The recent release by New Jersey’s Roman Catholic dioceses of a list of 188 priests and deacons credibly accused of sexually abusing children brought heartbreak anew. Innocents were harmfully exploited for decades, and few of the accused faced anything like justice.
Putting together and releasing the list, however, was also a good if much-belated start for New Jersey’s five dioceses to finally come clean about their history of failing to protect children and even covering up cases of abuse. Much more must be done to properly deal not only with the shameful past, but to establish policies and procedures to ensure the well-being of children will never again be secondary to that of clergy and the church’s reputation.
Few new cases for prosecution or other action are likely from the list. For example, of the 47 Camden diocese clergy members named with ties to Atlantic, Cape May and Cumberland counties, 33 are dead and 12 already removed from the ministry.
At least one prominent monsignor, Joseph Punderson of the Trenton diocese, was forced to resign late last year as the list was prepared. A senior official of the Vatican’s highest court, he had been credibly accused in 2003 of sexually abusing a minor years before and offered to resign in 2004, but was allowed to keep working with restrictions on his public acts of ministry, according to the National Catholic Reporter.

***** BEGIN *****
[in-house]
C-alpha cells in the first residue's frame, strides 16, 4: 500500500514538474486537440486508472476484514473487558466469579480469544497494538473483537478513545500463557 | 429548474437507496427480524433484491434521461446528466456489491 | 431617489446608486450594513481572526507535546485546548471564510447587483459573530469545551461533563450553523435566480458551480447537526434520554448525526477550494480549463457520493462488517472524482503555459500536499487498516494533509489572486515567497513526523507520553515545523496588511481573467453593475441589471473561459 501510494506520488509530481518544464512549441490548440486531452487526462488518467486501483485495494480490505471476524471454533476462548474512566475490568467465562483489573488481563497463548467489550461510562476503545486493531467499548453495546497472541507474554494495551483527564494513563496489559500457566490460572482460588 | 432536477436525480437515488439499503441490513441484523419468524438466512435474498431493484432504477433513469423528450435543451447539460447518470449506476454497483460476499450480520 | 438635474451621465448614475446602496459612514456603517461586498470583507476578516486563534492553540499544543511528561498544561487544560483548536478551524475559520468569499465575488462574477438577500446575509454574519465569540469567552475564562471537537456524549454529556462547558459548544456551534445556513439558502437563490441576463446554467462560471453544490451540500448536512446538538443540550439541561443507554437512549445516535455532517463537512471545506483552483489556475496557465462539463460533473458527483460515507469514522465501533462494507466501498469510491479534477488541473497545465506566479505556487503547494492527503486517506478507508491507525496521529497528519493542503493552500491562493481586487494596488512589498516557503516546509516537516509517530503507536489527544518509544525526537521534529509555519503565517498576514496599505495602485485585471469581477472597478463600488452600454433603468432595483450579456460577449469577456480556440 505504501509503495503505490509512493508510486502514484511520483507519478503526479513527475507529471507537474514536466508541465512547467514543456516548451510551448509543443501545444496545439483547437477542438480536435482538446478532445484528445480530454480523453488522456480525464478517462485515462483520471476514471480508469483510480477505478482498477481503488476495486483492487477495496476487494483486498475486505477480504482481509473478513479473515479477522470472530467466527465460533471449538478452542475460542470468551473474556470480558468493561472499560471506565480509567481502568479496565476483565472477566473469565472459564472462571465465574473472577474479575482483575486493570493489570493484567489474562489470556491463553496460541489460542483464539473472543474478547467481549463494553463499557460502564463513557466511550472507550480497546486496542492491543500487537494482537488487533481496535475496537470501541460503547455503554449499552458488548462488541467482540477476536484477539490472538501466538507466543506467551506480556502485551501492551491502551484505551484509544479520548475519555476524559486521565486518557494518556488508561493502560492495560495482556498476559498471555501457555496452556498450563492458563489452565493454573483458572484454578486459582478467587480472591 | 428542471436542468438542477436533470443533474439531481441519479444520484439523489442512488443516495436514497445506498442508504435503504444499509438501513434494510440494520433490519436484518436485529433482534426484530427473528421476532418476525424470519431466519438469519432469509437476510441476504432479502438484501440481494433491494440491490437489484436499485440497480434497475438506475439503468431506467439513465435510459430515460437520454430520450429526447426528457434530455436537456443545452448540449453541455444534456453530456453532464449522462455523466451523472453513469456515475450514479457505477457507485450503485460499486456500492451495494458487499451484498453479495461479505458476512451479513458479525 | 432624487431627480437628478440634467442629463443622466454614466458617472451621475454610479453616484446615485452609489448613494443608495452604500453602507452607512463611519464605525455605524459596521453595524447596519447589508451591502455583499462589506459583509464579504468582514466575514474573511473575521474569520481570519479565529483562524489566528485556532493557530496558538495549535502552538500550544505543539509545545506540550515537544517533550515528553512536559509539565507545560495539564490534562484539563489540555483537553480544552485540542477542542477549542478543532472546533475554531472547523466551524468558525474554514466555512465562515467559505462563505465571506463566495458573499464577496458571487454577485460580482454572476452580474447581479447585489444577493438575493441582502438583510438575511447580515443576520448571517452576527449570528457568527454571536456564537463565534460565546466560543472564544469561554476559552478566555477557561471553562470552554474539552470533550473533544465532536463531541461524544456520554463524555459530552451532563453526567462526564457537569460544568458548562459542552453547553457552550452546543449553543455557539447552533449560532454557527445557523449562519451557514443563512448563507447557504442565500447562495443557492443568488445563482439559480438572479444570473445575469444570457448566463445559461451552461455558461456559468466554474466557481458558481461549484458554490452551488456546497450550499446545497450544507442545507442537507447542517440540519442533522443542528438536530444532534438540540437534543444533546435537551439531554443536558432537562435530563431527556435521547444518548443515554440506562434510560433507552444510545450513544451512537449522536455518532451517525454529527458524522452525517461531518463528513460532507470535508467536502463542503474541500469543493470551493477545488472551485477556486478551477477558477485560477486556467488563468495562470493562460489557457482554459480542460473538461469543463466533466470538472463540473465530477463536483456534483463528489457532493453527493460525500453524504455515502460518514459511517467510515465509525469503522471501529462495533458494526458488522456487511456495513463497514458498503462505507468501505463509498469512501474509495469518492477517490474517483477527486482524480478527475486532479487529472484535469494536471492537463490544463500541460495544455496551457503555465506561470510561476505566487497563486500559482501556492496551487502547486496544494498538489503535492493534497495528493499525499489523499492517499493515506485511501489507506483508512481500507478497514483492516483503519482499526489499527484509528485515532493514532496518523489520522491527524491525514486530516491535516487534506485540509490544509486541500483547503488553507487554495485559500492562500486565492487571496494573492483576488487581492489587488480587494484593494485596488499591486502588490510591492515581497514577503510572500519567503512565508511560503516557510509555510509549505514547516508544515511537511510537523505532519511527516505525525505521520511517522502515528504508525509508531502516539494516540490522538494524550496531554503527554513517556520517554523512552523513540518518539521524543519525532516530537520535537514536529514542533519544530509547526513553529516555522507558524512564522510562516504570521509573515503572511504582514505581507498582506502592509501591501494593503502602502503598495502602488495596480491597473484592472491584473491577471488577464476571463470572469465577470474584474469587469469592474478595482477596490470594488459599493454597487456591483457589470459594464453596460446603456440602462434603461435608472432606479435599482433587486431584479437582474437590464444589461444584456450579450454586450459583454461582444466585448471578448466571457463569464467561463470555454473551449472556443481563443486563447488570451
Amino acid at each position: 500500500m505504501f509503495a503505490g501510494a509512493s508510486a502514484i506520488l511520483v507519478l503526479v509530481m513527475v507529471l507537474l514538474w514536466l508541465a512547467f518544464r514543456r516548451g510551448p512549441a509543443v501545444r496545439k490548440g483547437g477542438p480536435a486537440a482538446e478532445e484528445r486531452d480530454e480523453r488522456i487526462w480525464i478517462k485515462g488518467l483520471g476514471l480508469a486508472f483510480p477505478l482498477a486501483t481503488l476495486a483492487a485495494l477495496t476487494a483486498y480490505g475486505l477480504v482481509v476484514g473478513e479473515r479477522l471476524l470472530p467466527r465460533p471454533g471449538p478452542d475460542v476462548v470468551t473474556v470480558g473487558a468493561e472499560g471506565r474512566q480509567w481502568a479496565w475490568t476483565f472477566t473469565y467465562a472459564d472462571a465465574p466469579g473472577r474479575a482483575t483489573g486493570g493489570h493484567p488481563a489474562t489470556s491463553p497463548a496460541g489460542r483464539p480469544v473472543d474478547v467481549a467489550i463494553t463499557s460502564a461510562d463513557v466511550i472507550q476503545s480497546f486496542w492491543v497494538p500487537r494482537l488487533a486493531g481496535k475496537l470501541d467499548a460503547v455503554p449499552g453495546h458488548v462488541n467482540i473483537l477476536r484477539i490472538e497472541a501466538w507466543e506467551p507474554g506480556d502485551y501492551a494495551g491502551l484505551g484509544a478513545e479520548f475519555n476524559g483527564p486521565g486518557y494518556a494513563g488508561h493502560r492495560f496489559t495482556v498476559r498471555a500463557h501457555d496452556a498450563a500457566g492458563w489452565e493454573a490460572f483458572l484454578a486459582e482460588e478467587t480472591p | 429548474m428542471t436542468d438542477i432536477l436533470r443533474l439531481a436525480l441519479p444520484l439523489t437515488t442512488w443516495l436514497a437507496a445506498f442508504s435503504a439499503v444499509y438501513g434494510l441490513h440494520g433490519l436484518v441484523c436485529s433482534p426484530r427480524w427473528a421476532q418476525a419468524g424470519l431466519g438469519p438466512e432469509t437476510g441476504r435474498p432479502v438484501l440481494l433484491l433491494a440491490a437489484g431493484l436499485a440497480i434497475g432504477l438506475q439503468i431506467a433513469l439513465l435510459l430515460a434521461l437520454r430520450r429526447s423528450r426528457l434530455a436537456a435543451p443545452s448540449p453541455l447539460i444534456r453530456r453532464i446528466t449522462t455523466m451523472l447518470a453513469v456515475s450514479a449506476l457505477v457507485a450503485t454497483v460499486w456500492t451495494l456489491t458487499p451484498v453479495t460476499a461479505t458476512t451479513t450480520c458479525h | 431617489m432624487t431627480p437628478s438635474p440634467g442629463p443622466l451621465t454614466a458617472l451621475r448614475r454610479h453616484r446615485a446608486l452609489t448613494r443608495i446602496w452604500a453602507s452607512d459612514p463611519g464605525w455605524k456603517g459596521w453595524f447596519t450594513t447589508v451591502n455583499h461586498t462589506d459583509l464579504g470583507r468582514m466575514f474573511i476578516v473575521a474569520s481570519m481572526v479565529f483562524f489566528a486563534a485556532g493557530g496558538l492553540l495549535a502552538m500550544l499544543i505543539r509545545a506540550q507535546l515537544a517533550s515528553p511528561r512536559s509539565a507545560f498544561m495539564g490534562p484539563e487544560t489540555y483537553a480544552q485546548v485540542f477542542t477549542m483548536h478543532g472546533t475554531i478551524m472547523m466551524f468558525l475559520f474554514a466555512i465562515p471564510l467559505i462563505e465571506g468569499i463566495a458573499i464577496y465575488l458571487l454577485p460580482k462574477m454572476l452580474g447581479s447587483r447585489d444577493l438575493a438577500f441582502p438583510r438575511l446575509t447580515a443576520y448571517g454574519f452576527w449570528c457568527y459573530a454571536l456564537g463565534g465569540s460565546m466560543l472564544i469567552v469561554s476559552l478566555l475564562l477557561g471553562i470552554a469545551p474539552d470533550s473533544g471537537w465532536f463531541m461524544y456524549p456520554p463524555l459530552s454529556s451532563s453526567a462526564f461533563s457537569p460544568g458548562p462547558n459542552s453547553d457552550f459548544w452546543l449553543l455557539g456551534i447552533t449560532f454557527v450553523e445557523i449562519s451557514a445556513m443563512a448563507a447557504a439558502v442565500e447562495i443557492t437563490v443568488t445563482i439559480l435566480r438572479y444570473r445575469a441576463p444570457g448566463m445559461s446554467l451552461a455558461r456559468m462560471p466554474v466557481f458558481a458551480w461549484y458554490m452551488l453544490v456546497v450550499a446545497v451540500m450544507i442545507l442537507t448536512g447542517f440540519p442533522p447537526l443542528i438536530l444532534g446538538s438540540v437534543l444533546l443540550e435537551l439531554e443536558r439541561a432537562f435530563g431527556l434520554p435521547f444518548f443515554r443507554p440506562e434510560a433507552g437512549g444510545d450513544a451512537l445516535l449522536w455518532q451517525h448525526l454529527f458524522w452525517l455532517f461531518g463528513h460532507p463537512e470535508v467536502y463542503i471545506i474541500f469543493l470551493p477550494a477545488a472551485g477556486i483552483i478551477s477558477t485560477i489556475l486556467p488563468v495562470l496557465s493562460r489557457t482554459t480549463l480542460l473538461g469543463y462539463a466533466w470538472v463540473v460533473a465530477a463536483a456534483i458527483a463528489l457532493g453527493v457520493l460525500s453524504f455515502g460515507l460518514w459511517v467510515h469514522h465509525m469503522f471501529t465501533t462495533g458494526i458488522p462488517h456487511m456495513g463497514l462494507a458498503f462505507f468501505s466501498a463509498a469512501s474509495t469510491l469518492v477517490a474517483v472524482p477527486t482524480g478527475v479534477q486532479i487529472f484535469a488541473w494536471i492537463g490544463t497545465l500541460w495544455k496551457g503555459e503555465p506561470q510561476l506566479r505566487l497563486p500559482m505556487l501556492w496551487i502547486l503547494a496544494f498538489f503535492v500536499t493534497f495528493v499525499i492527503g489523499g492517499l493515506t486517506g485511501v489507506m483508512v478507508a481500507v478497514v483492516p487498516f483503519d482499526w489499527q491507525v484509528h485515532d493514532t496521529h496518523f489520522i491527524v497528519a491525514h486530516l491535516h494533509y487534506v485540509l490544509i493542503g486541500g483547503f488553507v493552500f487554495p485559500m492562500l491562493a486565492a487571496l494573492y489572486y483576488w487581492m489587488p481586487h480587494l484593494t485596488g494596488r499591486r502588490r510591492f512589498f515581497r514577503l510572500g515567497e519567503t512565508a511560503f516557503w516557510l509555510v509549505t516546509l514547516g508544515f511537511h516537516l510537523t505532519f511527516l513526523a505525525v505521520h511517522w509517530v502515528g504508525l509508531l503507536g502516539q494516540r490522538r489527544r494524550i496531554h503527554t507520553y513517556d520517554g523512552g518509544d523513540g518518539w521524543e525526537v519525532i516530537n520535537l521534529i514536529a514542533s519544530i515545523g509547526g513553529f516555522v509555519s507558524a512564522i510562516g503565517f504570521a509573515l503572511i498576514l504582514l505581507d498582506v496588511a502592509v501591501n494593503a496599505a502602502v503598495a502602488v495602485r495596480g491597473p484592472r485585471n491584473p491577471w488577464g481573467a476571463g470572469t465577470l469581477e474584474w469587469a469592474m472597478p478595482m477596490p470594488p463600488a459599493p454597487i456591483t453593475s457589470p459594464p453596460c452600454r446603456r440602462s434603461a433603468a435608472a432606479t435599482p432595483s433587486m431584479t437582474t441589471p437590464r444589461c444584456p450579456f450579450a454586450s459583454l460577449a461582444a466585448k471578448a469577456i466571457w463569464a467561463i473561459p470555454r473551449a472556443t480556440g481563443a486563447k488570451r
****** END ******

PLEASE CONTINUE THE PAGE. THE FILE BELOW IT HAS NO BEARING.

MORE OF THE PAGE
The list of accused clergy resulted from a review of Roman Catholic files in New Jersey announced in November by Cardinal Joseph W. Tobin, archbishop of Newark. The dioceses were spurred by and undertook the review in coordination with the Clergy Abuse Task Force formed in September by Attorney General Gurbir Grewal.
The dioceses say they are committed to keep reporting credible allegations of abuse and to cooperate fully with the state task force. Grewal said he hoped that spirit of cooperation extended to his office’s requests for records and information.
In November, the Attorney General’s Office began issuing subpoenas to the dioceses. That was a key part of Pennsylvania’s investigation that resulted in a grand jury report alleging more than 1,000 people were victimized by at least 300 priests — and prompted investigations in New Jersey and at least seven other states.
Too bad Roman Catholic officials needed pressure from the states to do their own comprehensive and transparent self-assessments. The reputational harm from that will take a long time to heal.
The church’s best path now for restoring the faith of its members and the public is clear. It must demonstrate convincingly that it has established structures and practices sufficient to guarantee that the despicable preying upon children by adults will be minimized from now on and dealt with openly and severely if it occurs.
Many other organizations already do so, and the Roman Catholic Church should have joined them long ago.